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Chain of Command

Chain of Command
Ronald Roy — March 19, 2015

In any public or private corporation, the military concept of “chain of command” is nonexistent. Rather, it is the idea of “proper channels” that is recognized to convey more or less the same sense. To illustrate, it would be wrong for a corporate janitor or manager to directly address to the president any official matter without first bringing the same to the attention of his immediate supervisor; then, this being unavailing, to the next higher supervisor, and so on up the ladder of position.
Ignoring one’s immediate supervisor is an infraction that may merit disciplinary action, like a reprimand or suspension, depending on the gravity of the infraction. This “upward channels” rule is predicated on the necessity to not squander corporate time since the immediate supervisor is anyway presumed to have a more competent grasp of the matter than any other officer.
On the other hand, the same president is privileged to issue an order to the janitor or manager without passing through “downward channels”. His very rank and position empower him to bypass downward channels, although he would be taking a risk by doing so. Should his exercise of this prerogative result in a harm to the corporation, he can be held accountable by those people who elected him president: the stockholders.
Downward channels are a source of collective wisdom. A superior who causes corporate damage, after failing or refusing to tap the collective wisdom of available subordinates, should be ready to account for such failure or refusal. But then again, since he is privileged to not involve them in, say, tackling a critical problem, preferring to act on his own such as when time is of the essence, he may in fact be credited for outstanding performance if the problem is solved to the benefit of the institution.
Within the larger setting of the executive department of the government, the foregoing treatise finds application with the modification that: the constitution defines the president as a chief executive clothed not only with a civilian personality, but also with a military one. He is, in the words of the Constitution, “the Commander-in-Chief of all the armed forces of the Philippines.”
Note the generic sense denoted by the basic charter’s mention of “armed forces” in small letters. It’s clear the Constitution places the Philippine National Police (PNP), along with the Armed Forces of the Philippines (AFP), under the Commander-in-Chief’s mantel of authority.
This critical comment is made to refute the Palace’s specious argument that Commander-in-Chief Aquino isn’t accountable for the botched operation in Mamasapano, Maguindanao, because he no longer had military authority over the PNP at the time of the incident, the latter having long assumed a civilian character when its precursor, the Philippine Constabulary, was abolished to become the national police.
The argument is a ridiculous and desperate attempt to exculpate Pres. Benigno B.S. Aquino lll from blame for the deaths of 44 gallant PNP-SAF commandos. They most probably would be alive today had all the military officials in the chain of command been coordinated by the self-proclaimed “hands-on president” as their Commander-in-Chief.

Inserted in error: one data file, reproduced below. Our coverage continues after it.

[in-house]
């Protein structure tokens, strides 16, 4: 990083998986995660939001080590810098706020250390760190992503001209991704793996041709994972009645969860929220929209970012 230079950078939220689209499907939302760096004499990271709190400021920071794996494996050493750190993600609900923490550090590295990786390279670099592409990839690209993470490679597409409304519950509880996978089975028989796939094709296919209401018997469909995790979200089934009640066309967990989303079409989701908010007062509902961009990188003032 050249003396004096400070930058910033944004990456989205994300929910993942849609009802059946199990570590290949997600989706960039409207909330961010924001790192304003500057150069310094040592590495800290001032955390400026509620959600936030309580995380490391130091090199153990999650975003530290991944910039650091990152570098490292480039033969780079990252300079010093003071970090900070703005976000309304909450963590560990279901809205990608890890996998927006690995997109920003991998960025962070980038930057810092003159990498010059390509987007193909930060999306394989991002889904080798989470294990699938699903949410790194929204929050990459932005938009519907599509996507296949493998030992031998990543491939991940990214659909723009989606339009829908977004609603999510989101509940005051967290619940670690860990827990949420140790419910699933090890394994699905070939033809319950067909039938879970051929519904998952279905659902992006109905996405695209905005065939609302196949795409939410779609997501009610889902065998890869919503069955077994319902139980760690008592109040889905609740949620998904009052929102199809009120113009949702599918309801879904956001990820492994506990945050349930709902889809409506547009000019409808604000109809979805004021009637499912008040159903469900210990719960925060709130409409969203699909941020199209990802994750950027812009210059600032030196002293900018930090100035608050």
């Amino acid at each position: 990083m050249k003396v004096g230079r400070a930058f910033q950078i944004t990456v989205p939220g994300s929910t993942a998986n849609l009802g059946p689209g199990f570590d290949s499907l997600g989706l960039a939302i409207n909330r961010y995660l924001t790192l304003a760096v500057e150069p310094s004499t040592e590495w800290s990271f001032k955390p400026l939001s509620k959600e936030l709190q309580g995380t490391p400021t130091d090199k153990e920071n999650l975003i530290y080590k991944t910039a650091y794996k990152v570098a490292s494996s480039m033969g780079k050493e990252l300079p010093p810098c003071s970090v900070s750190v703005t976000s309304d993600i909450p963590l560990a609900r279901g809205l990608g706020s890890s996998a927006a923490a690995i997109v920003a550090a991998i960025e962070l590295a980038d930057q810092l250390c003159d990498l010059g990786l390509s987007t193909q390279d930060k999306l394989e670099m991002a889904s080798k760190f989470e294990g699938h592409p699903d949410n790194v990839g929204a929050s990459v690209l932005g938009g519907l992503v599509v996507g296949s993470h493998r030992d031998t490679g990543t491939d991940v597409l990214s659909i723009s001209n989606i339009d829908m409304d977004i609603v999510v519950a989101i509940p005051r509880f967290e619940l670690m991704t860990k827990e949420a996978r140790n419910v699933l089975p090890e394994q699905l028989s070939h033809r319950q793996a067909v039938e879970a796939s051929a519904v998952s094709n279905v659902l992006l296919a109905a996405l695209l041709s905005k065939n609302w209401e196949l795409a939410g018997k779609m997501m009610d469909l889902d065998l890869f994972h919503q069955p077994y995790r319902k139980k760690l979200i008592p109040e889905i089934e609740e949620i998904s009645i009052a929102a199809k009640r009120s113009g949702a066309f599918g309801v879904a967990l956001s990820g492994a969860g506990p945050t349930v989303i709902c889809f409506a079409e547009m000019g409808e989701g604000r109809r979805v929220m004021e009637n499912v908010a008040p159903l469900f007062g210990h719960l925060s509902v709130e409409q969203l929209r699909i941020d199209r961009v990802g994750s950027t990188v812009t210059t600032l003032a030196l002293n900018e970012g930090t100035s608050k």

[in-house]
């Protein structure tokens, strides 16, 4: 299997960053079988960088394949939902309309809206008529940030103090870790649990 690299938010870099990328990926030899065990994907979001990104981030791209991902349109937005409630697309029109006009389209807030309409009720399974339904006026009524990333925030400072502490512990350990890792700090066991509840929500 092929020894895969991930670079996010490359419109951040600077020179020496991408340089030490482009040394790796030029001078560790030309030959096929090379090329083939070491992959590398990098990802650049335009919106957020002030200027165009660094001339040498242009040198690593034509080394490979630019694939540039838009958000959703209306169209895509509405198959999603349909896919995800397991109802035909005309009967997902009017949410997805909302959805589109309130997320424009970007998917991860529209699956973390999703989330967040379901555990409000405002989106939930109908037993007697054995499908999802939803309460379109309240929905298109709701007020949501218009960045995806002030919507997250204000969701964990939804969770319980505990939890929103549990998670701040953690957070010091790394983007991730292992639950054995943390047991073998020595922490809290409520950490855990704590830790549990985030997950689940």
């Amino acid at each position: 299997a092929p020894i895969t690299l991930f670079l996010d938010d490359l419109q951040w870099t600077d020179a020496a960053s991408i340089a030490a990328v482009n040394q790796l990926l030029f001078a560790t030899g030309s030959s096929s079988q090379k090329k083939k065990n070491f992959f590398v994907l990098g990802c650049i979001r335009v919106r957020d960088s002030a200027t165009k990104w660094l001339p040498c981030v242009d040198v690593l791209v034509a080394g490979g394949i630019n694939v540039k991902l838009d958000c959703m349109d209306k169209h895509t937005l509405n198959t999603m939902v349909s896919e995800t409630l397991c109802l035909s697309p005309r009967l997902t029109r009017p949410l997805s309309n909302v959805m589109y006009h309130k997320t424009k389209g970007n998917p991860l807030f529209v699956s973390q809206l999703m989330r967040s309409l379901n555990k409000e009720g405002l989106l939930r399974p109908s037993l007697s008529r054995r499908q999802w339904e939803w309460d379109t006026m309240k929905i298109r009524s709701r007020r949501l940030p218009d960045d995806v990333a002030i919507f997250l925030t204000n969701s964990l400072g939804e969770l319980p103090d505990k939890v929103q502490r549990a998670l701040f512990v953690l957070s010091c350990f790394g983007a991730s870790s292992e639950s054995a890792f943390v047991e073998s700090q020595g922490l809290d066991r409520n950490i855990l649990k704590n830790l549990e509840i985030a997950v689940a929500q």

Considering the major nature of the military mission, it was irresponsible of him to delegate this authority to a buddy-subordinate, PNP Director General Alan Purisima (now resigned); worse, the latter had already been suspended by the Ombudsman for corruption charges when he was told by P-Noy to “take charge of implementing Oplan Exodus”. And Purisima, totally devoid of authority, carried on.
Parenthetically, Aquino’s wrongful act — ordering a suspended subordinate to handle such a delicate military mission that culminated in tragedy — equates with a “high crime”, one of the bases for his impeachment under the Constitution. This is where the Yellows seek to clear their benefactor with the tenuous claim that the PNP, being of civilian character, is not under his military authority but under the civilian supervision of DILG Sec. Mar Roxas.
This theory is a ridiculous and desperate attempt since, even assuming arguendo that Aquino no longer then enjoyed any military command over the PNP, he had civilian authority over it because, as Chief Executive, he has overall constitutional supervision over the Executive Department which includes the DILG. He should a fortiori have involved Roxas and the PNP in the planning stages of Oplan Exodus.
If he had only orchestrated the military mission from start to finish both as military and civilian bossman, he wouldn’t be in trouble now. For his fatal gaffes, he stands accountable to the people who elected him president: the citizens. On the other hand, if per chance the mission had been a total success despite P-Noy’s errors, he would be hailed as a hero.

09186449517 ronald8roy@yahoo.com

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